Who am I?

I hate saying goodbye. Picking up a book and being introduced to an entire group of people—family, friends, teammates—and knowing you get to continue to watch these relationships bloom over a course of books is part of the reason I pick up a book in the first place. I want to see these characters pop in twenty books down the road. I absolutely love cameos of old characters! Because of this, I write in a singular world as well. My Prescotts may be the base of the world at the moment, but it’s also their friends at O’Gallaghers and their teammates with the Enforcers hockey team that keep the world growing—and it’s not ending anytime soon.

I wrote...

Butterfly Save (Prescott Brothers)

By Mignon Mykel,

Book cover of Butterfly Save (Prescott Brothers)

What is my book about?

The first to get married, the only to get divorced… Jonny Prescott is the “broken” brother. 

After his surprise retirement announcement, hockey goaltender Jonny Prescott decides to hide away in the Northern Wisconsin woods—away from everything and everyone. No limelight. Little recognition. The last thing he expects is to be drawn to his equally isolated neighbor. Summer is far too young to be so jaded, but Jonny can’t help but want to break this butterfly free.

G. Patrol

By Michael Crichton- Stuart,

Book cover of G. Patrol

One aspect of this book which appeals is that whilst most of the LRDG Patrols were drawn from the New Zealanders, South Africans & Rhodesians, whose civvy lives in the outdoors naturally fitted them for the rigours of desert warfare and who embodied a fair level of independence of spirt, the Guards represent the very epitome of elitism, spit & polish and rigid hierarchies that you’d expect of the most conventional of conventional forces. Yet they achieved great success within the altogether unconventional ranks of LRDG.

Who am I?

I am a successful published author of military history nonfiction and fiction with 44 titles in print and have been a lifelong obsessive on the subject of WWII which was my parents’ war. I started on a diet of black & white war movies, then epics such as Tobruk, Raid on Rommel et al. I have been lecturing on the subject at the former Centre for Lifelong Learning at Newcastle University (Now the ‘Explore’ Programme) for 25 years. I am also an experienced and much travelled WWII Battlefield tour guide, with experience of guiding all the major Western Front campaigns. I’m a lifelong historical interpreter and re-enactor.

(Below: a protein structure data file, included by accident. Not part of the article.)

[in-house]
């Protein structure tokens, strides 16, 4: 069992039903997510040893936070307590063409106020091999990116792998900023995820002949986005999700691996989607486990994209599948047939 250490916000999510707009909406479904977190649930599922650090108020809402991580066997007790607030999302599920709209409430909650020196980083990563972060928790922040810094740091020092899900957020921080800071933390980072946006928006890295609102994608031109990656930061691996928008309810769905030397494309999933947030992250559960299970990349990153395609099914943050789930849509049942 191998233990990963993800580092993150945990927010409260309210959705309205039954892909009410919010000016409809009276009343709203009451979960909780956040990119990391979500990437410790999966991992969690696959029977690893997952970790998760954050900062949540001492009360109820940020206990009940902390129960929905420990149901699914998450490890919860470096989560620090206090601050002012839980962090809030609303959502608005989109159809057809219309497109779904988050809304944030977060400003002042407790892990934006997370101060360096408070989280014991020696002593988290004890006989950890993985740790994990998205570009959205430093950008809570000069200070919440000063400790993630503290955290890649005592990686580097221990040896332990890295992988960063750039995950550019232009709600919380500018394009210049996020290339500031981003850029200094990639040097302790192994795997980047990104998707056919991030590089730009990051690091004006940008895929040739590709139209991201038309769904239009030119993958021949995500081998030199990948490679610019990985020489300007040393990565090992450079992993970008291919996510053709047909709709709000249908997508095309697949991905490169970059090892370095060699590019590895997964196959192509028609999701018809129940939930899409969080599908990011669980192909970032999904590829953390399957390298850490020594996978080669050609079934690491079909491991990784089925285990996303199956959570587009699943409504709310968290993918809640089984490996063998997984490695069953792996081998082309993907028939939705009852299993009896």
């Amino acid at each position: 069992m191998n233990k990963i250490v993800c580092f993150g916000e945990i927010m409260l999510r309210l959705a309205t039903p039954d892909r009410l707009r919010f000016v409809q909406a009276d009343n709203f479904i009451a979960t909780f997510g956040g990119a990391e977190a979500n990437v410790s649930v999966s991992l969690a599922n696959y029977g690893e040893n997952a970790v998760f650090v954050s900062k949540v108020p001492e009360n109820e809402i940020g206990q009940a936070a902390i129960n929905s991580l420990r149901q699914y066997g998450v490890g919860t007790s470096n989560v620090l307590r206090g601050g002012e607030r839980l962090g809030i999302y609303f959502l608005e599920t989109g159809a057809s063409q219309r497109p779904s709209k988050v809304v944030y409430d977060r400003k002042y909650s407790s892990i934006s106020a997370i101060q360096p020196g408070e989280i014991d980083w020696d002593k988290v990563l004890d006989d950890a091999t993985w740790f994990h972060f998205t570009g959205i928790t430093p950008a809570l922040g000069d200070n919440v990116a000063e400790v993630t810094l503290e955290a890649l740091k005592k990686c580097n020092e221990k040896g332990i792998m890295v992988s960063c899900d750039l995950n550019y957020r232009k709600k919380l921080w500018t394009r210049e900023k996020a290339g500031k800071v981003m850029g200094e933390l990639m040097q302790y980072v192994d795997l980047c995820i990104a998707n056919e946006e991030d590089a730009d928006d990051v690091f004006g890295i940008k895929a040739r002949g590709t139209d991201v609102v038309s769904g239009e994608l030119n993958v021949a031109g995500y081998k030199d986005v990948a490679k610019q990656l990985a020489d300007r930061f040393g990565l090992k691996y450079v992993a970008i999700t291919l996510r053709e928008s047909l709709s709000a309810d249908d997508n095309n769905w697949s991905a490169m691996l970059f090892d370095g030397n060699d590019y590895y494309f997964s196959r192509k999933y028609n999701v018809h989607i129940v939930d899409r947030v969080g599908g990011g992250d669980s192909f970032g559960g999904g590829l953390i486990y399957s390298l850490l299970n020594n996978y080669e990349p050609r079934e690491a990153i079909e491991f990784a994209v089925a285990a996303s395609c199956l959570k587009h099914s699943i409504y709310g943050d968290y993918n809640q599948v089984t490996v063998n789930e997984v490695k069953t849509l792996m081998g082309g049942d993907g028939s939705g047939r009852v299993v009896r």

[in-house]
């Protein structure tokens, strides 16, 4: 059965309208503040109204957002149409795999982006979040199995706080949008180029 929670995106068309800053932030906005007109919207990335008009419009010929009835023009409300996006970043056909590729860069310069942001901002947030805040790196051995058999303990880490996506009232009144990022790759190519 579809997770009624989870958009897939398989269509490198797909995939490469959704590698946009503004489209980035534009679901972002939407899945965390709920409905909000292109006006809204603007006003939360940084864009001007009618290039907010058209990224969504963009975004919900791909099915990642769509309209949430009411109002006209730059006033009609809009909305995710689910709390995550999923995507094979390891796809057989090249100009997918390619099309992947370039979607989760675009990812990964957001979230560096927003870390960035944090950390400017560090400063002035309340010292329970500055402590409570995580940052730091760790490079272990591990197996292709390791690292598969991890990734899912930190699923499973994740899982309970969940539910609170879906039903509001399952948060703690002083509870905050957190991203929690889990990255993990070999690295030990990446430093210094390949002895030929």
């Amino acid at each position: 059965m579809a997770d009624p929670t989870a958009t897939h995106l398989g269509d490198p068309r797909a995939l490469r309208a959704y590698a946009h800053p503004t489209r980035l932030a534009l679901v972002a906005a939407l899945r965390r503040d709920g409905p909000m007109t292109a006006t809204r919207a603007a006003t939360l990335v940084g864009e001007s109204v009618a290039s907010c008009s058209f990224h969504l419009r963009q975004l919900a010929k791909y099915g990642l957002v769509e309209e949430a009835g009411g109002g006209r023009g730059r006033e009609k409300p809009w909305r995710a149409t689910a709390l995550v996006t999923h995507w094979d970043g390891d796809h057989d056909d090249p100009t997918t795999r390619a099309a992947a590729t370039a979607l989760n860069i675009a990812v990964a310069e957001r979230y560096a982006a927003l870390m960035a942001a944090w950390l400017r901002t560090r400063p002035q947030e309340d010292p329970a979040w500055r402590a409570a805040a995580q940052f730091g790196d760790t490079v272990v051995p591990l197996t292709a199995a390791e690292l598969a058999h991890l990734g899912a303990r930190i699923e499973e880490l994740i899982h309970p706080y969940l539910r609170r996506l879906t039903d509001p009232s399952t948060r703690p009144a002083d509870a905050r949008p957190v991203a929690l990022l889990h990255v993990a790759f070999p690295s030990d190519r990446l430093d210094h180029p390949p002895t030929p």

I wrote...

Blitzing Rommel

By John Sadler,

Book cover of Blitzing Rommel

What is my book about?

For Joe Milburn, Geordie to the core and son of a tenant farmer, war presents an intoxicating mix of terror, tragedy, bloodshed, adrenalin, and opportunity.

As his wartime exploits earn him admiration and respect, he begins to mix in circles very different from those he grew up in – and to take part in military operations that go not only beyond his own previous experience, but beyond the expectations of the most practised of soldiers. When Joe finds himself in North Africa he discovers, among all the loss, love, in the flawless form of Nurse Alice Fleming. Yet as he makes plans for a safer future, one more challenge calls. What else can a man expect when he keeps company with the newly-born SAS?

No Beauties or Monsters

By Tara Goedjen,

Book cover of No Beauties or Monsters

Read this if you devour mysteries served with a side of science fiction. The main character, Rylie, moves back to Twentynine Palms in her grandfather’s old house in the Mojave Desert. Weird things are happening. Then Rylie finds out that her childhood best friend’s sister disappeared and her grandfather may be involved. Rylie keeps losing time. Who is the bad guy?? Nobody knows. Is it the grandfather? The guy on the news? The government Rylie’s mom works for? Her new stepbrother who may be too helpful? Her childhood bestie? Rylie herself? I couldn’t put this one down!

Who am I?

I grew up reading Nancy Drew books creekside in an Alabama swamp and developed a deep adoration of mysteries with atmospheric, creepy settings. I love the idea of strong female protagonists who take matters into their own hands and don’t sit idly by, so not only do I read books that have them as main characters, but I write them too. In addition to writing, I’m lucky enough to be a kidlit haint at a haunted indie bookshop, so reading and recommending the books I enjoy is literally my job!

I wrote...

The Existence of Bea Pearl

By Candice Marley Conner,

Book cover of The Existence of Bea Pearl

What is my book about?

If her brother could stop existing, could she too?

Sixteen-year-old Bea Pearl knows her brother isn’t dead—even if her parents don’t agree. Even if the entire town doesn’t believe her. She knows it’s true. When orders came to evacuate Lake George, Alabama due to rising floodwaters, Bea Pearl saw Jim head toward the river. She followed him. Only she returned.